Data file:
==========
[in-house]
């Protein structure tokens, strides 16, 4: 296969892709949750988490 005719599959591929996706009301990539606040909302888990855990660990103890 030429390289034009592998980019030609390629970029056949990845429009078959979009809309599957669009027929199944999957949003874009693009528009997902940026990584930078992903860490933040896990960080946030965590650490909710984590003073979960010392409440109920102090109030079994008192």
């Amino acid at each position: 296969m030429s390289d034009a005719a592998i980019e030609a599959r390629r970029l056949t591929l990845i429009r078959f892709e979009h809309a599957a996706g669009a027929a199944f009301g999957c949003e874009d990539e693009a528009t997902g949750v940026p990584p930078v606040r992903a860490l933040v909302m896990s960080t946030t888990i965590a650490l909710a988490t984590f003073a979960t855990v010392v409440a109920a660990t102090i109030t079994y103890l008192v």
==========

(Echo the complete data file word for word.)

[in-house]
């Protein structure tokens, strides 16, 4: 296969892709949750988490 005719599959591929996706009301990539606040909302888990855990660990103890 030429390289034009592998980019030609390629970029056949990845429009078959979009809309599957669009027929199944999957949003874009693009528009997902940026990584930078992903860490933040896990960080946030965590650490909710984590003073979960010392409440109920102090109030079994008192």
């Amino acid at each position: 296969m030429s390289d034009a005719a592998i980019e030609a599959r390629r970029l056949t591929l990845i429009r078959f892709e979009h809309a599957a996706g669009a027929a199944f009301g999957c949003e874009d990539e693009a528009t997902g949750v940026p990584p930078v606040r992903a860490l933040v909302m896990s960080t946030t888990i965590a650490l909710a988490t984590f003073a979960t855990v010392v409440a109920a660990t102090i109030t079994y103890l008192v």